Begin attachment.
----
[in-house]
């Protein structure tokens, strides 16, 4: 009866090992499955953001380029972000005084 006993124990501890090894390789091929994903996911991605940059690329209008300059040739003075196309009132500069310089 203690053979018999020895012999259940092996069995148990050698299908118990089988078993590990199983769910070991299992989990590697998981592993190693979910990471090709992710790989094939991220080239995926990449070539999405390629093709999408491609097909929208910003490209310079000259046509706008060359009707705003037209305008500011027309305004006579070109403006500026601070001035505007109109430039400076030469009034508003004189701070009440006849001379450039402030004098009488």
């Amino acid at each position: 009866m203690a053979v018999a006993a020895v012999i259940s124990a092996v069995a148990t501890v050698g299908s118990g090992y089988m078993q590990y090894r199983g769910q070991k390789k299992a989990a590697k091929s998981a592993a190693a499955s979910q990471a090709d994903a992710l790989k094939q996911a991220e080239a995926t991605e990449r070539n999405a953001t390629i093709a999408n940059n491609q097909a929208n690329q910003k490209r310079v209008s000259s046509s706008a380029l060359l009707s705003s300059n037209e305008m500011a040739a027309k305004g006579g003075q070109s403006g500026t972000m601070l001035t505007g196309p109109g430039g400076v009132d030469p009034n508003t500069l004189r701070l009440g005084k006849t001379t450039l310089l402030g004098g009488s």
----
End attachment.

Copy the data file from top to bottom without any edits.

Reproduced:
[in-house]
């Protein structure tokens, strides 16, 4: 009866090992499955953001380029972000005084 006993124990501890090894390789091929994903996911991605940059690329209008300059040739003075196309009132500069310089 203690053979018999020895012999259940092996069995148990050698299908118990089988078993590990199983769910070991299992989990590697998981592993190693979910990471090709992710790989094939991220080239995926990449070539999405390629093709999408491609097909929208910003490209310079000259046509706008060359009707705003037209305008500011027309305004006579070109403006500026601070001035505007109109430039400076030469009034508003004189701070009440006849001379450039402030004098009488």
């Amino acid at each position: 009866m203690a053979v018999a006993a020895v012999i259940s124990a092996v069995a148990t501890v050698g299908s118990g090992y089988m078993q590990y090894r199983g769910q070991k390789k299992a989990a590697k091929s998981a592993a190693a499955s979910q990471a090709d994903a992710l790989k094939q996911a991220e080239a995926t991605e990449r070539n999405a953001t390629i093709a999408n940059n491609q097909a929208n690329q910003k490209r310079v209008s000259s046509s706008a380029l060359l009707s705003s300059n037209e305008m500011a040739a027309k305004g006579g003075q070109s403006g500026t972000m601070l001035t505007g196309p109109g430039g400076v009132d030469p009034n508003t500069l004189r701070l009440g005084k006849t001379t450039l310089l402030g004098g009488s």